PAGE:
How Real is 'Freak Show'?

Over the previous three iterations of FX's American Horror Story, showrunner Ryan Murphy has enjoyed bringing famous figures to the screen in new and twisted ways. In Murder House there was the Black Dahlia; in Asylum we met Anne Frank; and in Coven, Marie Laveau reigned supreme (pun intended). So it's safe to assume that Murphy will be adapting even more historical personalities for Season 4, AHS: Freak Show . But the characters I'm most excited to see this season are Sarah Paulson's "two-headed woman," conjoined twins Bette and Dot Tattler.

Given Murphy's predilection for real-life grotesqueries, the question is: are Bette and Dot real people? The short answer is no — they are fabrications of Murphy's imagination. The longer answer is... maybe. There's a good chance that at least the idea of the Tattler twins was inspired by two very real sideshow performers: Daisy and Violet Hilton.

Even though we haven't even officially met Bette and Dot yet, they already have a lot in common with the Hilton sisters. Obviously, both sets of twins suffer the rare abnormality that occurs in only 1 out of 200,000 live births, according date from the University of Maryland Medical Center. Both the Hiltons and the fictional Tattlers made a living performing in vaudville/sideshows. Both lived most of their lives under very close supervision: the Hiltons under the thumb of their abusive "owner" Mary Hilton (the midwife their unmarried mother sold them to shortly after their birth); the Tattlers under the hopefully more supportive guidance of freak show manager Elsa Mars (Jessica Lange). Both were alive during the 1950s, when Season 4 takes place: the Hiltons starring in the semi-biographical film Chained For Life ; the Tattlers as members of Mars' carnival in Jupiter, Florida.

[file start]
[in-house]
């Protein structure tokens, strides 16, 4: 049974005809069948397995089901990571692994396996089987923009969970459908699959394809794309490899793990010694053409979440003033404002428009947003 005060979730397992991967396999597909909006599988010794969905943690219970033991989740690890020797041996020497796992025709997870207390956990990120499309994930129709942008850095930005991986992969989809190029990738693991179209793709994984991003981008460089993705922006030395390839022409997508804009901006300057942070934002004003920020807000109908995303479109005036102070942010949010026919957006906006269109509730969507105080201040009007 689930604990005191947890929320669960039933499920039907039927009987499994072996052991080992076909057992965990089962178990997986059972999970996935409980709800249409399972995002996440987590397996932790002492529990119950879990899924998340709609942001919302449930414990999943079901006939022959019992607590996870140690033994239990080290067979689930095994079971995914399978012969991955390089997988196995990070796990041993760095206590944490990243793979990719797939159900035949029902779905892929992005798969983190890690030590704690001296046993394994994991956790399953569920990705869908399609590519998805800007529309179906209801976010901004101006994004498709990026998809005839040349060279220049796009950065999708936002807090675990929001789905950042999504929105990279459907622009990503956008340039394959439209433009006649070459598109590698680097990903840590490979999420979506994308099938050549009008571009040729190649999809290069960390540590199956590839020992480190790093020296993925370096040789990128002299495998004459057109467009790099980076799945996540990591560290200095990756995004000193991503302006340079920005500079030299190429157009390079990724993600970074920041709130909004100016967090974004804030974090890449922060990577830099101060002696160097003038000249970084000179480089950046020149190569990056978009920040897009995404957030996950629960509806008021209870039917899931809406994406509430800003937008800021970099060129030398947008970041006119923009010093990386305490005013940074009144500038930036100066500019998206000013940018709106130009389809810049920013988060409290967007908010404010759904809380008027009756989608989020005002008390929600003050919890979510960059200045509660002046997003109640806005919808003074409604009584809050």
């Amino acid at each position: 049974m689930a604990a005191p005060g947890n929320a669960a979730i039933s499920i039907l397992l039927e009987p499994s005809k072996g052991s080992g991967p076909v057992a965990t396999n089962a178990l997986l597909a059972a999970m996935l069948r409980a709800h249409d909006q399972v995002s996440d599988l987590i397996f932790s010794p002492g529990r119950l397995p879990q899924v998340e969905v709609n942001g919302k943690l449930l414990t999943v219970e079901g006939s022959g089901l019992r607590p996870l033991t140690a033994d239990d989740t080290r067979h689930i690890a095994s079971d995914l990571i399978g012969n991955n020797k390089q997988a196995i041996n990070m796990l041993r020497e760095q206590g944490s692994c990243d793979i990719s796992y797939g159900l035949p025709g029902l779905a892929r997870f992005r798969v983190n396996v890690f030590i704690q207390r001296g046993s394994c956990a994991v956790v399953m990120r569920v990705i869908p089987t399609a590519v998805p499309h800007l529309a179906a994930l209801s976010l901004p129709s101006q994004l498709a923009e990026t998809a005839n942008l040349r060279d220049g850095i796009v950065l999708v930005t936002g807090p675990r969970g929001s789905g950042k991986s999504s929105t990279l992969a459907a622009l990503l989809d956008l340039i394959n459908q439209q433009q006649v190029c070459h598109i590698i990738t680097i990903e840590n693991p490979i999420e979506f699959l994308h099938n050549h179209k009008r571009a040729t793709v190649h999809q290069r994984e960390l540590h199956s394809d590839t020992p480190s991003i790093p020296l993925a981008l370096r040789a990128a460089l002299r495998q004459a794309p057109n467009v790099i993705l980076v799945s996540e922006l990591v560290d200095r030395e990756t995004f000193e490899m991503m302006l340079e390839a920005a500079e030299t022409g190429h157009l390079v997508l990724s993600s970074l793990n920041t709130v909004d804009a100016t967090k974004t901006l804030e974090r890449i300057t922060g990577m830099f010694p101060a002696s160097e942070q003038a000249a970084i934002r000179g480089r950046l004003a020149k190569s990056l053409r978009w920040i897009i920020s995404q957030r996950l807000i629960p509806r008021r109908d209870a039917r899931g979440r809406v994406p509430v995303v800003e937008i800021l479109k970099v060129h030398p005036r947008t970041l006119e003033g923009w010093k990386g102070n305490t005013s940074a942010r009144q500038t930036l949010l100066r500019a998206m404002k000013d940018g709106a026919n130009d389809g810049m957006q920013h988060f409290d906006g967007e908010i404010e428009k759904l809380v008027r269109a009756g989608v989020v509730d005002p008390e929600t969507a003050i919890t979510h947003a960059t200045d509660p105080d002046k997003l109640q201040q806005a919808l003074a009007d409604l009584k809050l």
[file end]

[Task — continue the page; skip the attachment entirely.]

So what Freak Show spoilers can we glean from the lives of Daisy and Violet? Not many, considering we don't know how closely the Tattlers' lives will hew to their real-life counterparts. But hopefully it's at least safe to assume that Bette and Dot will survive the terrifying siege of Twisty the Clown: the Hiltons died in 1969 at the respectable age of 59. However, even though they weren't murdered by a deranged clown or killed during a botched separation surgery, the Hiltons didn't exactly have a happy ending. They succumbed to the "Hong Kong Flu," a 1968-'69 influenza pandemic that claimed the lives of one million people around the world. Daisy died first... and Violet only perished between two to four days later. That's a sadly horrific end to what must have already been a very difficult life.

We can hope that Bette and Dot have a happier life than Daisy and Violet — but knowing Ryan Murphy's twisted mind, that seems highly doubtful.

Images: Frank Ockenfels/FX